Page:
Shalimar was created in 1925 by Jacques Guerlain. It was inspired by the love story behind the Taj Mahal. The fragrance is named after the Gardens of Shalimar a famous Indian Shah had built to please his beloved queen. This story captured the imaginations of European women who yearned for the exotic and became a trendsetter in a relatively new gene of fragrance: the oriental perfume. These fragrances capture the aromas of the far east with spice, incense, and amber. Shalimar’s incense accord in comprised of Opoponax, frankincense, and vanilla. It is offset by orange-n-cream top notes and a powdery, floral heart. This juice is contained in a Gouette style flacon designed to resemble the Shalimar Garden fountains with blue glass stopper.


This etching depicts the Shalimar Gardens as they were in 1859. It is an illustration from the travel log of John B. Ireland, entitled: "Wall-Street to Cashmere : a journal of five years in Asia, Africa, and Europe...".

Bellodgia, Caron, 1927

Lot 1377 includes two bottles of Caron Bellodgia perfume. The bottle pictured is sealed. Evaporation has taken place over time.

Caron’s Bellodgia was created in 1927 by house perfumer Ernest Daltroff. It is considered the carnation gold standard in classic perfumerie. It features the natural spiciness of the dianthus note in soliflore. The fragrance immortalizes a trip taken by it’s creator, Ernest Daltroff and his lover, to Bellodgia, a small Italian town overlooking lake Como. The bottle’s architectural lines mimic those of the Italian villas the couple stayed in and the floral bouquet captures the fields of the countryside.

Joy, Jean Patou, 1930

This bottle as well as a small purse spray is also included in lot 1377.

Jean Patou’s ‘Joy’ was released the year of the stock market crash in 1930. The fashion house, turned perfumerie, had always catered to American women (hence the English names of it’s perfumes). Joy was a sumptuous gift to it’s American clients, bankrupt by the depression, who were unable to travel to France.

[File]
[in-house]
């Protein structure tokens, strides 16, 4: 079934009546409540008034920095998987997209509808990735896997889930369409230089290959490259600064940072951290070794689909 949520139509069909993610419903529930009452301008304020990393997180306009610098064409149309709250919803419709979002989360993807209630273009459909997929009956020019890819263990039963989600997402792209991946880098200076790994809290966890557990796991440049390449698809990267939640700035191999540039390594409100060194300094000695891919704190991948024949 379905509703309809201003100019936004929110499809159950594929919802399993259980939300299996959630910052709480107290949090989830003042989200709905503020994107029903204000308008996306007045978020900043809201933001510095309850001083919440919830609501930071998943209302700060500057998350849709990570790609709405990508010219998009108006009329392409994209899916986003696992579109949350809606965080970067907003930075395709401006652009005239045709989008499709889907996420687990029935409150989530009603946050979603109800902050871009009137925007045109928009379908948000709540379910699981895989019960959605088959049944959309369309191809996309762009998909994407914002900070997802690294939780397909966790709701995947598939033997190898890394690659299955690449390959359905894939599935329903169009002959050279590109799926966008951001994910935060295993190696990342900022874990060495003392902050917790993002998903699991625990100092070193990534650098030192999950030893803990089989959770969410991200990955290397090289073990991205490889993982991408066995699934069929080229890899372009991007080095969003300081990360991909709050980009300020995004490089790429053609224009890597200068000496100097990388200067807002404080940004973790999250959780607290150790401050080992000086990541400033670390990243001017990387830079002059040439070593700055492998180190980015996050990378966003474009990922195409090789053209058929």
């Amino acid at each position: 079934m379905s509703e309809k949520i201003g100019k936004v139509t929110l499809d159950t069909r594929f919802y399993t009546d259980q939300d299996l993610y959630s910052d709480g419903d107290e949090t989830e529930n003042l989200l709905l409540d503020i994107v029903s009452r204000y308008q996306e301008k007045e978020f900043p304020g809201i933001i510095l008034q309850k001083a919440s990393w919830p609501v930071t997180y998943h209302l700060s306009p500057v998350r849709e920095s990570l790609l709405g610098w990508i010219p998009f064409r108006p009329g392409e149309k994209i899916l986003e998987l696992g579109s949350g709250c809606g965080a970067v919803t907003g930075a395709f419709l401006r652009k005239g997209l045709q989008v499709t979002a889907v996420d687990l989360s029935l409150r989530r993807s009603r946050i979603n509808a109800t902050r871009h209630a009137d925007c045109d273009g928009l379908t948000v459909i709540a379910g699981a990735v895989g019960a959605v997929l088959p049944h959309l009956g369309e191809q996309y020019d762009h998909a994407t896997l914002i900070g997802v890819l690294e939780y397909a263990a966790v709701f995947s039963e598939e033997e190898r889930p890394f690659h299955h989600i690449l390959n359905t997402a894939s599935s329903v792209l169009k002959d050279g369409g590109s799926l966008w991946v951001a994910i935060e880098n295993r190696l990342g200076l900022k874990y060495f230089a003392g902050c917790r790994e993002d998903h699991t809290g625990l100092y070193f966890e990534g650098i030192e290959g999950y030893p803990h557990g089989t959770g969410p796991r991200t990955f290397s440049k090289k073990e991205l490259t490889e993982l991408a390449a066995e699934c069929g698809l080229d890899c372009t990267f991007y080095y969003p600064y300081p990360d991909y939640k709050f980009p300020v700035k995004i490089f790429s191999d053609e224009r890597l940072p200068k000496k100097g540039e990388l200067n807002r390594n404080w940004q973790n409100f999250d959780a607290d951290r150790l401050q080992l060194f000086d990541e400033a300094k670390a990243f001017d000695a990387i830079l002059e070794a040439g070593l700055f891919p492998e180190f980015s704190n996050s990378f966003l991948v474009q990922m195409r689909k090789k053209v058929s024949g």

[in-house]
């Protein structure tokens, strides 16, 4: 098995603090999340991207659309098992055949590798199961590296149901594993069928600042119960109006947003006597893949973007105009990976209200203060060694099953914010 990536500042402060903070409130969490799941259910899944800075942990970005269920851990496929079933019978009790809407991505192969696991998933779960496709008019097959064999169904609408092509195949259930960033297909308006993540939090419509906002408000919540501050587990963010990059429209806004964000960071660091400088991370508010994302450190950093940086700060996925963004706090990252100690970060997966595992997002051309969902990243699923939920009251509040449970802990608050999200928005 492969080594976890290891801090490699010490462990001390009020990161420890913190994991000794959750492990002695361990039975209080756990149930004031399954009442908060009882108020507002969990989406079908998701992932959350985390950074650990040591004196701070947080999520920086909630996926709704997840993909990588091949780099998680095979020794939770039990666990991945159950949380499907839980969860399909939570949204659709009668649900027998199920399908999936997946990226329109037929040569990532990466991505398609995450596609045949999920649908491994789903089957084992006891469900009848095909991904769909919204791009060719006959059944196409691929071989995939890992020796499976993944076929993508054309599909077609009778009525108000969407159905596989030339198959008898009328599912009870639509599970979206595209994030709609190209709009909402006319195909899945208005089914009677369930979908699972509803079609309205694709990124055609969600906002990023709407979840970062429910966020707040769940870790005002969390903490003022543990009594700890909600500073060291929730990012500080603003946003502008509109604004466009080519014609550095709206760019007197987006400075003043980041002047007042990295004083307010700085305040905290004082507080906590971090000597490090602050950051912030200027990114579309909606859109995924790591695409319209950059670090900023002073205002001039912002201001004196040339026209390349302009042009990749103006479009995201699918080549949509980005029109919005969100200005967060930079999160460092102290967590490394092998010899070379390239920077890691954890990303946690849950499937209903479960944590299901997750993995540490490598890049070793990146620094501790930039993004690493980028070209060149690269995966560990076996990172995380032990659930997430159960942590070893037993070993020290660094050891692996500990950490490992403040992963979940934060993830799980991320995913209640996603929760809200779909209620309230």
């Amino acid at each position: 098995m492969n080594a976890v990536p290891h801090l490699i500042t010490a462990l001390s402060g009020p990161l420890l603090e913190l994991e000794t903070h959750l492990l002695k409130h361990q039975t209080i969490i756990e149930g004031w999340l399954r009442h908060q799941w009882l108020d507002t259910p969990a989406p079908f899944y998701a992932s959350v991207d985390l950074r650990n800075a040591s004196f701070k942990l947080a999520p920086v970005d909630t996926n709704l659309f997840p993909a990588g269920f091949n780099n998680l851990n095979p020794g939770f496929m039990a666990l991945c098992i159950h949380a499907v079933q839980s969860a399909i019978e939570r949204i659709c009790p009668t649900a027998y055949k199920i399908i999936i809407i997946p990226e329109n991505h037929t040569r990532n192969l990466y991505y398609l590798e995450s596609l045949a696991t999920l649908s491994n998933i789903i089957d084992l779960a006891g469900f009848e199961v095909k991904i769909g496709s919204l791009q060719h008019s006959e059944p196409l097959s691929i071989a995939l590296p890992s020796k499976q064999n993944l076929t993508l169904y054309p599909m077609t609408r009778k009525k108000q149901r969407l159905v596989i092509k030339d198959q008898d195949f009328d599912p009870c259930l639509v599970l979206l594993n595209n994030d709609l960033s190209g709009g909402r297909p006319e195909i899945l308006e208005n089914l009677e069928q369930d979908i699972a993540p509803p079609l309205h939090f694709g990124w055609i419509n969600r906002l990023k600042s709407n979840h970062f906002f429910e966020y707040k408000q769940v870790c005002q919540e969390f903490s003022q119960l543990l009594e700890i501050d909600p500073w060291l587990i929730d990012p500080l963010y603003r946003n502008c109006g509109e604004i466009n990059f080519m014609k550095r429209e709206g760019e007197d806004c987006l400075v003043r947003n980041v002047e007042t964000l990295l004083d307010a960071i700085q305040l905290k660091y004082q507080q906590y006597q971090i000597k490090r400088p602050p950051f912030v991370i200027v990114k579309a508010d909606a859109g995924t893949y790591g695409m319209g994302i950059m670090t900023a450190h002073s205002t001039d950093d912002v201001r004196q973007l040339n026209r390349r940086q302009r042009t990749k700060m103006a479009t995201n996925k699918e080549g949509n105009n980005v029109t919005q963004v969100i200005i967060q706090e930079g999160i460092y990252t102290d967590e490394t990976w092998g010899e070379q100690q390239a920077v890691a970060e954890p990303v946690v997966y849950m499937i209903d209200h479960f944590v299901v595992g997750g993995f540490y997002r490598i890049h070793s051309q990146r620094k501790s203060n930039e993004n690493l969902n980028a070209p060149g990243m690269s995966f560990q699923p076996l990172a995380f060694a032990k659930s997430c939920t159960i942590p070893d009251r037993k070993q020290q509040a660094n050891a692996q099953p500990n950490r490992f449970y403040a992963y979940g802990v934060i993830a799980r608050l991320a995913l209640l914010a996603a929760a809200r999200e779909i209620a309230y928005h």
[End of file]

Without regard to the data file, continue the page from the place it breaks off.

Despite being a product of economic decline, Joy was the costliest perfume of its day. A single ounce of this legendary fragrance contained 10,600 jasmine flowers, each picked by moonlight, and 28 dozen May roses. The original formulation also featured a heavy dose of natural civet.

Despite the cost of such a luxury item, it became a success that endures to this day as a landmark of the white floral genre of perfumes. The design of the bottle honors age old traditions. These were wrapped with gold thread (the French word for this is barbichage), and were closed with a wax seals to ensure freshness (this was called baudruchage). This was a labor intensive work, as each bottle had to be decorated and sealed individually, adding to the cost and preciousness of the perfume.

Photograph of Jasmine blooms,


These iconic perfumes may not be to everyone’s taste. It is important to keep in mind that a perfume is a product of the era it was created in. Much like a visual artist, the nose behind the fragrance, constructed it to appeal to a specific audience. He followed the ever-changing tastes of the day. In addition, these perfumes were not crafted to be universally likable in the first place-- they were intended to be distinctive, if not polarizing-- even to the public for which they were originally designed.

Though an appreciation for the history that shaped these scents, the ingredients that went into them, the nostalgia of old fashioned aramata, and the craftsmanship of the bottles and packaging is certainly reason enough to explore classical french perfumerie.